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Updated: July 8th, 2008 05:26 PM CDT

Manufacturing Milestone Achieved for James Webb Space Telescope

via PRNewswire

BOULDER, Colo., Feb. 7 /PRNewswire-FirstCall/ -- The final segment of the flight primary mirror for NASA's James Webb Space Telescope (JWST) has completed manufacturing and been delivered for grinding and polishing, a major milestone achieved by Ball Aerospace & Technologies, Corp. and its subcontractors.

The beryllium mirror segment, one of 18 segments that comprise the telescope's 6.6-meter primary mirror, was delivered from Axsys Technologies,Inc. in Cullman, Ala, to L-3 Communications SSG-Tinsley in Richmond , Calif.

"We are now moving into a new phase on JWST following 17 months in which the telescope has achieved all testing milestones required for Technology Readiness Level (TRL) 6, including Wavefront Sensing and Control met by Ball Aerospace last month," said David L. Taylor, president and chief executive officer of Ball Aerospace.

One of the lightest of all metals, beryllium has a demonstrated track record of performing on space telescopes at cryogenic temperatures, needed for JWST's infrared observations. Each of the 18 hexagonal-shaped mirror segments measures a little more than 1.3 meters across, and weighs approximately 20 kilograms or 46 pounds after light-weighting. The completed JWST optics will have more than nine times the effective light-collecting area of the Hubble Space Telescope's optics, yet the JWST primary mirror will weigh only about half as much as Hubble's.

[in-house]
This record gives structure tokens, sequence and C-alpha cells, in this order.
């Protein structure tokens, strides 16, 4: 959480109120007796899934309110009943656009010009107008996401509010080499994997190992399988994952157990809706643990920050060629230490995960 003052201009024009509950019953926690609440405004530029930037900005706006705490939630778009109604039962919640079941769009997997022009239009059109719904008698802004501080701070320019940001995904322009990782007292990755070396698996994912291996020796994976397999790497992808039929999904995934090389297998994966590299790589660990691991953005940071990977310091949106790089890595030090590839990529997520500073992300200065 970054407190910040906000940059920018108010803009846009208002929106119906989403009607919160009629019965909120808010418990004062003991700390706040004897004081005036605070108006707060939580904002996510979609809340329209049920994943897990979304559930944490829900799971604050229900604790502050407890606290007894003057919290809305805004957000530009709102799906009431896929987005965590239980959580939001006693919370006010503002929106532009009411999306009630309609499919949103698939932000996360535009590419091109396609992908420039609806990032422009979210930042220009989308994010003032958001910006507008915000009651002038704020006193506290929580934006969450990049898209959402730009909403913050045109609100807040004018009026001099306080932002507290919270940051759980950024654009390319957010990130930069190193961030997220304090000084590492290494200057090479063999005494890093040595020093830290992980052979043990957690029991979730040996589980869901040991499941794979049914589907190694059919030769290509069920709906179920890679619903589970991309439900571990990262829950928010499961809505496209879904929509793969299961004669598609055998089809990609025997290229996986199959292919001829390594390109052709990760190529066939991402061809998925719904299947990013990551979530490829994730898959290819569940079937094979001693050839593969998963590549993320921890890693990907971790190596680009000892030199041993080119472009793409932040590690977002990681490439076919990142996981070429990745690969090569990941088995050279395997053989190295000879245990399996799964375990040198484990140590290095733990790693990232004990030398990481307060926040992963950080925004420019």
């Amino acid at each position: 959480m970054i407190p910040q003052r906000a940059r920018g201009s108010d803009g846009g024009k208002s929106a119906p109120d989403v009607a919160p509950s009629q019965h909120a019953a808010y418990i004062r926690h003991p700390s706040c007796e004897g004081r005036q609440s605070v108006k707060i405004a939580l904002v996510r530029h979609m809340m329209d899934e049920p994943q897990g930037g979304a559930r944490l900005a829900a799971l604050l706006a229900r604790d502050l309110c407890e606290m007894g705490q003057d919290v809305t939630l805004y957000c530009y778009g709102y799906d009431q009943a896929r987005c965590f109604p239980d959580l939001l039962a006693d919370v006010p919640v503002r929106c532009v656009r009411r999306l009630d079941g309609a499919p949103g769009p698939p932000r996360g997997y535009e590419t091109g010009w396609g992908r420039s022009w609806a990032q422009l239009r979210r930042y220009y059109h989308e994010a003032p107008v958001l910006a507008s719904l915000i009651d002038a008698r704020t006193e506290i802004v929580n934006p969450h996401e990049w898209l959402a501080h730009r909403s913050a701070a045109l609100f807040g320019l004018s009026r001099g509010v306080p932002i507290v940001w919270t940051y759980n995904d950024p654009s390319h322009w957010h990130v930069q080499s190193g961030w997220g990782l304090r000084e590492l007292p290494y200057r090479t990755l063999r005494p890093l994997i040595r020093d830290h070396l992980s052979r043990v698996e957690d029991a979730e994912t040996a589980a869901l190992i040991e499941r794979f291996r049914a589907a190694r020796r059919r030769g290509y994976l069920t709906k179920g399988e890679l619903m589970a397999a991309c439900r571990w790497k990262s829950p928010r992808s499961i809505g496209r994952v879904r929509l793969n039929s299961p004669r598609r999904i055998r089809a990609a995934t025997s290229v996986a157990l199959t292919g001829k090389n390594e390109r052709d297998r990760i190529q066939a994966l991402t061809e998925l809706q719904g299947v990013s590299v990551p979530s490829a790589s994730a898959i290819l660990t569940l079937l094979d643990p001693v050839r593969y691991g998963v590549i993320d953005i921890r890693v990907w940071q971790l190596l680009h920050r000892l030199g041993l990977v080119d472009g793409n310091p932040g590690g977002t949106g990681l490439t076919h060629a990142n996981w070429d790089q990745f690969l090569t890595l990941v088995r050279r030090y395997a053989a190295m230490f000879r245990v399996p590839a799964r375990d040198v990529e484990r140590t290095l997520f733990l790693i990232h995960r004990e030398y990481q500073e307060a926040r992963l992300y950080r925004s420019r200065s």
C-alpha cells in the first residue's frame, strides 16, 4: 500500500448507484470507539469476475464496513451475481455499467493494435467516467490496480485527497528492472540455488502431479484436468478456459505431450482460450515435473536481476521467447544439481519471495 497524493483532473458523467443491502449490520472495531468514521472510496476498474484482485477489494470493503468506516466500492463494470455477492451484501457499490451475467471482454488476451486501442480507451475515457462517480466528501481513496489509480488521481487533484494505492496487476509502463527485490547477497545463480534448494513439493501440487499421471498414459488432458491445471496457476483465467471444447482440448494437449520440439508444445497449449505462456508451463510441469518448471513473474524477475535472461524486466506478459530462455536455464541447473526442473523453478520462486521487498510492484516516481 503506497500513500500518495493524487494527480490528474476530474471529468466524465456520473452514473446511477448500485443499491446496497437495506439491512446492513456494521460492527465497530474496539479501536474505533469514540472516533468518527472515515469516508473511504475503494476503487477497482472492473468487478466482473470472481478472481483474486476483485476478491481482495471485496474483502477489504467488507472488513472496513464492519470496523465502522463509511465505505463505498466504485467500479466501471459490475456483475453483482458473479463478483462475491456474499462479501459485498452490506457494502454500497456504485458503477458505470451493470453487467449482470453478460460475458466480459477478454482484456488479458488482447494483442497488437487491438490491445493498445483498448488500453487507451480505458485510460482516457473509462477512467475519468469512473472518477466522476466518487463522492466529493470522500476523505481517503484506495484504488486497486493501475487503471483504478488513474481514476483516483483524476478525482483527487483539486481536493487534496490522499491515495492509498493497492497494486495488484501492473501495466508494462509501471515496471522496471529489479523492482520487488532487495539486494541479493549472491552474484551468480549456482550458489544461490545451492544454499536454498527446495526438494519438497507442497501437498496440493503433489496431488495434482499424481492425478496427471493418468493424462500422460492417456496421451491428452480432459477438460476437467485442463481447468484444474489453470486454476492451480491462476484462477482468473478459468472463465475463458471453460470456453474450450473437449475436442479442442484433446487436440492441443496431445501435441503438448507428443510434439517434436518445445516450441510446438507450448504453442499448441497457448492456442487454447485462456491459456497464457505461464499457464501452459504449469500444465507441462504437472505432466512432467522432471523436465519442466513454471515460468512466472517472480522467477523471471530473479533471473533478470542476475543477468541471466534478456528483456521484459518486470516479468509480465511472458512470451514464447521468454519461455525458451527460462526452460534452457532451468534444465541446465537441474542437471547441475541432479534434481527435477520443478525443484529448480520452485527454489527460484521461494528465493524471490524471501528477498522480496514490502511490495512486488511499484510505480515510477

Ball Aerospace is the principal optical subcontractor for the JWST program, led by prime contractor Northrop Grumman Space Technology, under a contract from the NASA Goddard Space Flight Center, in Greenbelt, Md. A secondary and tertiary mirror, plus flight spares, will be delivered to Ball Aerospace from its mirror manufacturing team that includes Brush Wellman, in addition to Axsys and L-3 Communications. As each mirror completes grinding and polishing and is delivered to Ball Aerospace during the next four years, it will be mounted onto a lightweight, actuated strong-back assembly and undergo functional and environmental testing.

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